Sadie Peek, one of U.S. Pain’s pediatric pain warriors, is proof that one young person really can have an impact on the world. Last year, as a junior at St. Bernard School in Uncasville, CT, she had a great idea: setting up a fundraiser for U.S. Pain that would allow classes to compete against each other—even undermine each other—to raise donations. “Penny Wars on Pain” was born.
“Penny Wars on Pain” uses a novel approach to raising money. Like many other fundraisers, there’s a prize for the class that raises the most money (in this case, the winners celebrated with a donut party); unlike most other fundraisers, there’s an element of sabotage in play. The challenge’s basis is to raise the greatest amount of money using the smallest possible denominations of coins. Each class has a donation box, and each penny added by a student is a positive point for his or her class. The twist is that students then can sabotage the other classes by dropping denominations larger than a penny into other classes’ bins, which counts for negative points for the class receiving them. For instance, if you drop $1? That’s negative 100 points.
U.S. Pain is excited to announce a new program, Pediatric Pain Warriors, dedicated to serving kids with pain and their families. The program will consist of additional pediatric editions of the INvisible Project, pediatric-focused educational events like Take Control of Your Pain Days, support groups, weekend retreats, scholarships to attend a summer camp designed for kids with chronic conditions, and online resources.
U.S. Pain Foundation is proud to announce it will officially launch a Pediatric Pain Warrior Program in 2018.
“This program’s goal is to ensure that no child feels like he or she is fighting this journey alone,” says Paul Gileno, president and founder of U.S. Pain. “To do that, we will provide resources for the pain warrior as well as his or her family, offer support online as well as in-person, give families a safe and secure place to share stories, and keep the community up-to-date on events and awareness campaigns.”
January was a busy month for some of U.S. Pain’s youngest pain warriors.
Jan. 11 marked the third annual Points for Pain fundraiser hosted by 14-year-old Tyler Cashman, director of pediatric fundraising and awareness, at Voorhees Regional High School in Glen Gardner, NJ. The event, which consisted of a bake sale, raffles, and a varsity girls basketball game, has raised more than $4,500 and counting. Cashman spoke and shared the pediatric edition of the INvisible Project project to a packed gym. All of the funds raised from this event go towards U.S. Pain’s Pediatric Pain Warrior Program.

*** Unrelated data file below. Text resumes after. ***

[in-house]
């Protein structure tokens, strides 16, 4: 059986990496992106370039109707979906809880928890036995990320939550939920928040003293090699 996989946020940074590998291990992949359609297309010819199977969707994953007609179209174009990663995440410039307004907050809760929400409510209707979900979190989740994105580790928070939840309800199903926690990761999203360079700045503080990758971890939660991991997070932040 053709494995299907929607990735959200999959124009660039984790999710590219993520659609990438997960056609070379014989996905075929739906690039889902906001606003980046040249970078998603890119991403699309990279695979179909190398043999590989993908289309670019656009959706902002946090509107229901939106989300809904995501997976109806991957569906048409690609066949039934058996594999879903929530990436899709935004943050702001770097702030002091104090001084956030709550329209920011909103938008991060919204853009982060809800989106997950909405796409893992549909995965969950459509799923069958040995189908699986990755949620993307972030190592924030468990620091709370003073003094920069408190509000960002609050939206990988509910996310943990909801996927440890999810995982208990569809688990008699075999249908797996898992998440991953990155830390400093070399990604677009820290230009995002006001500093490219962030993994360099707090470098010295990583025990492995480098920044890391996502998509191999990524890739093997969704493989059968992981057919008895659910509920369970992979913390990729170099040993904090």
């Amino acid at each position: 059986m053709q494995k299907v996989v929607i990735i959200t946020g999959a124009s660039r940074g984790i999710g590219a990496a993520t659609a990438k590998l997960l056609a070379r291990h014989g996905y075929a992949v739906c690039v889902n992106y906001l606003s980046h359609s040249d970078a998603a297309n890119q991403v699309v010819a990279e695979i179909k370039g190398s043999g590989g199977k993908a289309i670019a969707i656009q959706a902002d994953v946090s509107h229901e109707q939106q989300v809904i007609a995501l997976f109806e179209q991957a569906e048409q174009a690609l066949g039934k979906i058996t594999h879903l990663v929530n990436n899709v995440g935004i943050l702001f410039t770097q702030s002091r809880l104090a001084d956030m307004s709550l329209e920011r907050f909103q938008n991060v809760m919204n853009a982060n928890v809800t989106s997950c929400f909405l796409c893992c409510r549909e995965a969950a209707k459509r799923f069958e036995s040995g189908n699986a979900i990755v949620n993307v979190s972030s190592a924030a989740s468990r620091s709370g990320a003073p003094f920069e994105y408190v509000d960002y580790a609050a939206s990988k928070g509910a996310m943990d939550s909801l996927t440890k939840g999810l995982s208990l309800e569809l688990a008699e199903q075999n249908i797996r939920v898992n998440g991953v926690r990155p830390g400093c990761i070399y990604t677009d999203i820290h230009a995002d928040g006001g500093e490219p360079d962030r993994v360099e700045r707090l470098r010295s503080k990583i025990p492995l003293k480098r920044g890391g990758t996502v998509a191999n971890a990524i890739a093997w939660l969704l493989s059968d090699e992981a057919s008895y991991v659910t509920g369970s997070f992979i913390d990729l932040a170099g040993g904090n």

Ages: 4-17 years old
Location: All over the country
Pain warrior role: Third Annual Pediatric Pain Camp attendees
Pain conditions: Attendees have a wide range of conditions that cause chronic pain, from reflex sympathetic dystrophy, to Ehlers-Danlos syndrome, to migraine disease, to gastroparesis, to postural orthostatic tachycardia syndrome.
Favorite tips for living with chronic pain: “I distract myself during the worst times, using my tablet, TV or doing an art project,” – Sawyer Horcher; “Just being around other kids my age that know the feeling of this situation that we’re all in,” – Dennis Alden. “During those times when the pain gets so bad I drown myself in my music,” – Jordan Johnston.
Ty Cashman, U.S. Pain’s director of Pediatric Fundraising, has been getting a lot of attention thanks to his much-deserved recognition from the Yankees during HOPE Week in June. Most recently, Cashman was highlighted in a short documentary about Points for Pain that aired last month on the YES Network, and can be seen here.
But Cashman’s goal isn’t accolades: it’s raising more funding for pediatric pain warriors. That’s why he’s encouraging other kids to get involved and host their own Points for Pain games.
U.S. Pain program, Points for Pain, honored by New York Yankees
MIDDLETOWN, CONN. (May 26, 2017)—Most teenage boys want to spend their free time watching TV and playing video games. But not 14-year-old Tyler Cashman. Since 2015, Tyler has worked tirelessly to raise $35,000 for children living with painful, chronic conditions through a unique fundraising and awareness program, Points for Pain. Tyler started the program in collaboration with the U.S. Pain Foundation, the leading nonprofit for both adults and children with chronic pain.